Ethiopian-born tycoon Sheikh Mohammed Al-Amoudi, the 2nd richest business person in Africa next to Aliko Dangote, is funding the bio-pesticide research conducted on Phytolacca dodecandra L’Herit, a sprawling woody climber plant.
Sheikh Mohammed, who also owns a gigantic agricultural farm – Ethio Agri-CEFT PLC – in Ethiopia, has so far invested over 5 million Ethiopian Birr (close to USD 170,000) for the research effort and to develop it on 50 hectares as a commercial plant over the last ten years aiming at curtailing application of synthetic pesticides or chemicals.
Consequently, flower farms in that country are replacing synthetic pesticides with the trailing shrub – Phytolacca dodecandra L’Herit – as researches confirm the fungicidal and larvicidal properties of the plant, says Mr. Esayas Kebede, General Manager of the commercial farm.
Researchers working for Ethio Agri-CEFT, one of the largest commercial farms in Ethiopia, have been conducting the bio-pesticide plant’s field trials as a fungicidal agent on two flower farms in Holeta and Bahir Dar towns and proved that Phytolacca dodecandra (locally called ‘Endod’) could be an “alternative to manufactured pesticides.”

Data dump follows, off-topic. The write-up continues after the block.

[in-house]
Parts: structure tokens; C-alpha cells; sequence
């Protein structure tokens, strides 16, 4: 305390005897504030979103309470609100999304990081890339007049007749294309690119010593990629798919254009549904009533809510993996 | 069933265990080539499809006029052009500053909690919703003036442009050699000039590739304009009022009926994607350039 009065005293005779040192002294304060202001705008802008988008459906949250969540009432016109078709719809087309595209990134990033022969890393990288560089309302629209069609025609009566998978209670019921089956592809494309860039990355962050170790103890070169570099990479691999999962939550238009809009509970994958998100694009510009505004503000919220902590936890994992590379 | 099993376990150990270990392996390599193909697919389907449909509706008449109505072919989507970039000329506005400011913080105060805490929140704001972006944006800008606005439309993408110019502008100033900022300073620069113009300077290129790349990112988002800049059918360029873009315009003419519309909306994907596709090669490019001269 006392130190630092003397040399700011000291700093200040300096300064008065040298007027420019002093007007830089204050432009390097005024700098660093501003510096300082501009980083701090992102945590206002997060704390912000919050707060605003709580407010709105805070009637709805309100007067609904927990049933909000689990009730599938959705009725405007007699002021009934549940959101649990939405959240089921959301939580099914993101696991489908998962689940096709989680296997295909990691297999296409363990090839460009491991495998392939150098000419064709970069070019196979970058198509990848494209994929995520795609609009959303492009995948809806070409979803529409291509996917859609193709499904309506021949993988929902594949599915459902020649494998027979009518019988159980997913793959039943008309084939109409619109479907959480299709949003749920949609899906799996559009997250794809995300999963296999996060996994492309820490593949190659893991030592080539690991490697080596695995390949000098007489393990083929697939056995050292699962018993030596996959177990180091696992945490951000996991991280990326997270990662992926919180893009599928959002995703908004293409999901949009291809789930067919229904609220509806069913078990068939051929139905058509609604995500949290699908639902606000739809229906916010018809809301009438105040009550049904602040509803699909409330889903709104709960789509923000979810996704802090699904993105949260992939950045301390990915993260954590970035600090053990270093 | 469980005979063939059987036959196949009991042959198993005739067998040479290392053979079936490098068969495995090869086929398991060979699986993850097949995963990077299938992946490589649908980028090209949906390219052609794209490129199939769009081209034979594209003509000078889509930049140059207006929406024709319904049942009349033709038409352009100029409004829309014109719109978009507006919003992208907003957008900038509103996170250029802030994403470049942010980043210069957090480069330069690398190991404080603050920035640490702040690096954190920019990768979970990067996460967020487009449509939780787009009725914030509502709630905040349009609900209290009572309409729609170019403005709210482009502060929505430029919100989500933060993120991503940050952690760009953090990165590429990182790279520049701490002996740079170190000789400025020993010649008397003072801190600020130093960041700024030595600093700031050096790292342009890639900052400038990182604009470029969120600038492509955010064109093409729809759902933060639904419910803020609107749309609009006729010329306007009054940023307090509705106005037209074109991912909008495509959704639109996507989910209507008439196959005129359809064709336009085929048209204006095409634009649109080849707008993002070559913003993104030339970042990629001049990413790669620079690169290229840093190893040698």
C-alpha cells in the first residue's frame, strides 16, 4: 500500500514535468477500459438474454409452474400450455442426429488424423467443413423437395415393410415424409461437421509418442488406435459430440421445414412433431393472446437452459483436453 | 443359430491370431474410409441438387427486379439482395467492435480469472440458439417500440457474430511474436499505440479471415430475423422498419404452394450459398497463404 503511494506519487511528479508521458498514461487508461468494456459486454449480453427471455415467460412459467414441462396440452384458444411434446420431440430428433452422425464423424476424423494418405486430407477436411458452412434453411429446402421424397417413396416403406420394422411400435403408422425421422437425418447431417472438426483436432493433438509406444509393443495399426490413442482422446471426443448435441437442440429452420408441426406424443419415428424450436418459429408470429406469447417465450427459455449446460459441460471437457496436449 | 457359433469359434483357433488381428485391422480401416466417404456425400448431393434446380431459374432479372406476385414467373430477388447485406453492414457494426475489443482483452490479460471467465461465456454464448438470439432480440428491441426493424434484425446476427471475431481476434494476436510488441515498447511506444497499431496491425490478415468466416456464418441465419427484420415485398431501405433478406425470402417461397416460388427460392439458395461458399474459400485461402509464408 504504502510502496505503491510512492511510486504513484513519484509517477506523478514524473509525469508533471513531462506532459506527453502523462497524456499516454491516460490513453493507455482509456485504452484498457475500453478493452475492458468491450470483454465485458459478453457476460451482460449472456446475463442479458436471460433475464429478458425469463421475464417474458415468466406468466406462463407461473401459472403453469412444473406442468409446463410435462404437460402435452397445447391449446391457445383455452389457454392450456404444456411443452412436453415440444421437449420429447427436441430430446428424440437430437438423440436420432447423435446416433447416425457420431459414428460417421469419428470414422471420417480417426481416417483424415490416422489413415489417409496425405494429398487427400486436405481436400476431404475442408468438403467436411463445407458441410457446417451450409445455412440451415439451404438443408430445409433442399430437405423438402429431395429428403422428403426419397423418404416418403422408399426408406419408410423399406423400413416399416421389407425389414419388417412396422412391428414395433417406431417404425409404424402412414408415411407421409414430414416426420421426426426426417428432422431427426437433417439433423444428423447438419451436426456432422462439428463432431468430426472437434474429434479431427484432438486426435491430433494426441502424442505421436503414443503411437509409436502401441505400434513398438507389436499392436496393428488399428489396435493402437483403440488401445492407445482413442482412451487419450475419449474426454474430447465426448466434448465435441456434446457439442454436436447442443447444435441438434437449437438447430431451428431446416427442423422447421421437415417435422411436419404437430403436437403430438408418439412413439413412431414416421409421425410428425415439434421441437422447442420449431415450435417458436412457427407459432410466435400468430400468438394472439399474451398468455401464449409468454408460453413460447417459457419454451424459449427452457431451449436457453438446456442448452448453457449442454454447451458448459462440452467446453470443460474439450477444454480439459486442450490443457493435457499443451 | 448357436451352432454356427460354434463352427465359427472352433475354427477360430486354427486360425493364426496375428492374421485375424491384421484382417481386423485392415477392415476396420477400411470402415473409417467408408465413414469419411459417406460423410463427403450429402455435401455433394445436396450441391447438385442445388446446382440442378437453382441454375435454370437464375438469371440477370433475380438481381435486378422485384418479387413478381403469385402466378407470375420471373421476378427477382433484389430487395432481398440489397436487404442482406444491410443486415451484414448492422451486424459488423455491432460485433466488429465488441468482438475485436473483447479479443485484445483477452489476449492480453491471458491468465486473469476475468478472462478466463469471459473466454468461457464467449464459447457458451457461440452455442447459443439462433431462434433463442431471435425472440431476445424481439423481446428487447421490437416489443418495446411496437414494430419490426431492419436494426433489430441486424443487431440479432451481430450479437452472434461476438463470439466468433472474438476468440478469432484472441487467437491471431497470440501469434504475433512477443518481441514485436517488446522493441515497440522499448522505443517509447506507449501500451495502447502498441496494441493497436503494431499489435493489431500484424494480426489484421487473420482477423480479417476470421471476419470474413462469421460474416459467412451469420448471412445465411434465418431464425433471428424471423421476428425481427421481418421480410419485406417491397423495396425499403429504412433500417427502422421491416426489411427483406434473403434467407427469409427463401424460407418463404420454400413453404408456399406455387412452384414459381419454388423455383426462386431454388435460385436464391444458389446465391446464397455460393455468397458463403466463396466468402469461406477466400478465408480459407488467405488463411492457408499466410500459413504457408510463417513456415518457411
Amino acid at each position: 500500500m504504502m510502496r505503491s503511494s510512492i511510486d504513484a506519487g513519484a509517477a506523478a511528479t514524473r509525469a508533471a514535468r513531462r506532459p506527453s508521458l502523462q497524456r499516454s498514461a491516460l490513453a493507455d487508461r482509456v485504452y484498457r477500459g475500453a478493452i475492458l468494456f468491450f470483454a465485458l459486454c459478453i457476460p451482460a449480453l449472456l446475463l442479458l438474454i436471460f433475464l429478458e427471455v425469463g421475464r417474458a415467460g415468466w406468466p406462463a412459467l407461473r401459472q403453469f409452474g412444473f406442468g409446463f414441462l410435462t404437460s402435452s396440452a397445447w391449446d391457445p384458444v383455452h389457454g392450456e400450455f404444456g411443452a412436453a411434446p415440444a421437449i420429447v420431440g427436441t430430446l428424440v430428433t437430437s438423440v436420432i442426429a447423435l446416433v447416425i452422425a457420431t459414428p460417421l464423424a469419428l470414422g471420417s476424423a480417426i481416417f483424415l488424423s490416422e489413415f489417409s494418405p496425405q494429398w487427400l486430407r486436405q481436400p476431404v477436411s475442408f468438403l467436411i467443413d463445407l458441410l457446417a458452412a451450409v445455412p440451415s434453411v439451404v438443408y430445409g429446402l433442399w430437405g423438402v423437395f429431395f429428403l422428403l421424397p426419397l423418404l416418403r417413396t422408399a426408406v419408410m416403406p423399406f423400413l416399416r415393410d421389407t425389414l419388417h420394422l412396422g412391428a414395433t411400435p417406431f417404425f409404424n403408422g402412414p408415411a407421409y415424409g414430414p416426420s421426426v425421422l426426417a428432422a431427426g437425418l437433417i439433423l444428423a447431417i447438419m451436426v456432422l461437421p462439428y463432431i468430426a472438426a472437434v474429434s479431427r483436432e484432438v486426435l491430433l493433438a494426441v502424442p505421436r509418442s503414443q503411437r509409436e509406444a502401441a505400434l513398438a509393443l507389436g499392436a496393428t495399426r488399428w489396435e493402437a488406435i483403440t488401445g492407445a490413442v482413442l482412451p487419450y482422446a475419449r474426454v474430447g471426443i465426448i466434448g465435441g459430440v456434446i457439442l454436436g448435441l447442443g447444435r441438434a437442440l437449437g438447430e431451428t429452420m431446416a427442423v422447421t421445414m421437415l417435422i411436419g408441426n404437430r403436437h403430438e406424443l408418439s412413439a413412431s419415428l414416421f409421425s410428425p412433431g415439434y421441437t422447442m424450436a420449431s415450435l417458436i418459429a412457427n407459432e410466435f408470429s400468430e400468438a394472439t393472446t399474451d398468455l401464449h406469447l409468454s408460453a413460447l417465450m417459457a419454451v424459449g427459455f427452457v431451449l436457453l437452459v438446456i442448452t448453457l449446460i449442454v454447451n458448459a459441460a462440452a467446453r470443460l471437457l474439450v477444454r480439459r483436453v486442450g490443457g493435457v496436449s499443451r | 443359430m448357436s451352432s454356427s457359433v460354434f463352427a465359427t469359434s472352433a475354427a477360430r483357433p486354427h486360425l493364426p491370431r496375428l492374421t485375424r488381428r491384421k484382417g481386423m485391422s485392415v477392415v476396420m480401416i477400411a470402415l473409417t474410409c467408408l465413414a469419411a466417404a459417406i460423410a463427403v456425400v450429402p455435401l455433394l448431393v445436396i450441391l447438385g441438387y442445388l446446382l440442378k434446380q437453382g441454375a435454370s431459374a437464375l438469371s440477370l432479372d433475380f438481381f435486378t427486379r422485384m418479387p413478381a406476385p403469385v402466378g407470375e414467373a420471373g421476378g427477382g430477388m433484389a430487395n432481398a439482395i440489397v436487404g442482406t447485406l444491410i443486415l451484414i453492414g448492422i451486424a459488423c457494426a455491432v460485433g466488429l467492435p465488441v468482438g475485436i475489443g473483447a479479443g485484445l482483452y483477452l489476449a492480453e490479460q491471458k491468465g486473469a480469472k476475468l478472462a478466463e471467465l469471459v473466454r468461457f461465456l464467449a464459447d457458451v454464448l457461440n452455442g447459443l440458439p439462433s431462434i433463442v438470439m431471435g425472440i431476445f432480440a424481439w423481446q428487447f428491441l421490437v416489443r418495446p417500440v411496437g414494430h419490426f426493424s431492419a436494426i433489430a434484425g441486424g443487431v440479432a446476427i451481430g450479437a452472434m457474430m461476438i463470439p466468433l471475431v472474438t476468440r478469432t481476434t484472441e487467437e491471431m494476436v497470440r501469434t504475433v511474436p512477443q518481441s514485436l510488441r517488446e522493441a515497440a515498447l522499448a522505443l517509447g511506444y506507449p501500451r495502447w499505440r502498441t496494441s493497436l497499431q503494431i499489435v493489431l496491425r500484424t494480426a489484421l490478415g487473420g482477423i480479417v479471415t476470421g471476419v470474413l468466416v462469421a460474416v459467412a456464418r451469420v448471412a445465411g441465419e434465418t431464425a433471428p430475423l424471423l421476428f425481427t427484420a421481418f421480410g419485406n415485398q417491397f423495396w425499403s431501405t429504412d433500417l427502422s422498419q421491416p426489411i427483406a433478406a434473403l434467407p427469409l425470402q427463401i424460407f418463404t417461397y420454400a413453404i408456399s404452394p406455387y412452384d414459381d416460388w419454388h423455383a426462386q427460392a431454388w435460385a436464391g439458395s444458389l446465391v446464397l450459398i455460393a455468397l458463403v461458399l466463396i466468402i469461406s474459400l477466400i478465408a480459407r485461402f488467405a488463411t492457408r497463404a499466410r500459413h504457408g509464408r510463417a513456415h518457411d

Adane Wolde-Yohannes, Ethio Agri-CEFT Deputy General Manager for Agriculture and Agro-Industry stated: “These promising results mean that the plant can have widespread use in both domestic and industrial settings. The trials at our Holeta and Bahir Dar flower farms were so successful that we were able to reduce the use of manufactured pesticides.”
“Ethio Agri- CEFT has been conducting observational studies on the ‘Endod’ plant for more than ten years. The data collected from these studies indicates that the plant has fungicidal, larvicidal and molluscicidal properties,” Adane Wolde-Yohannes indicated.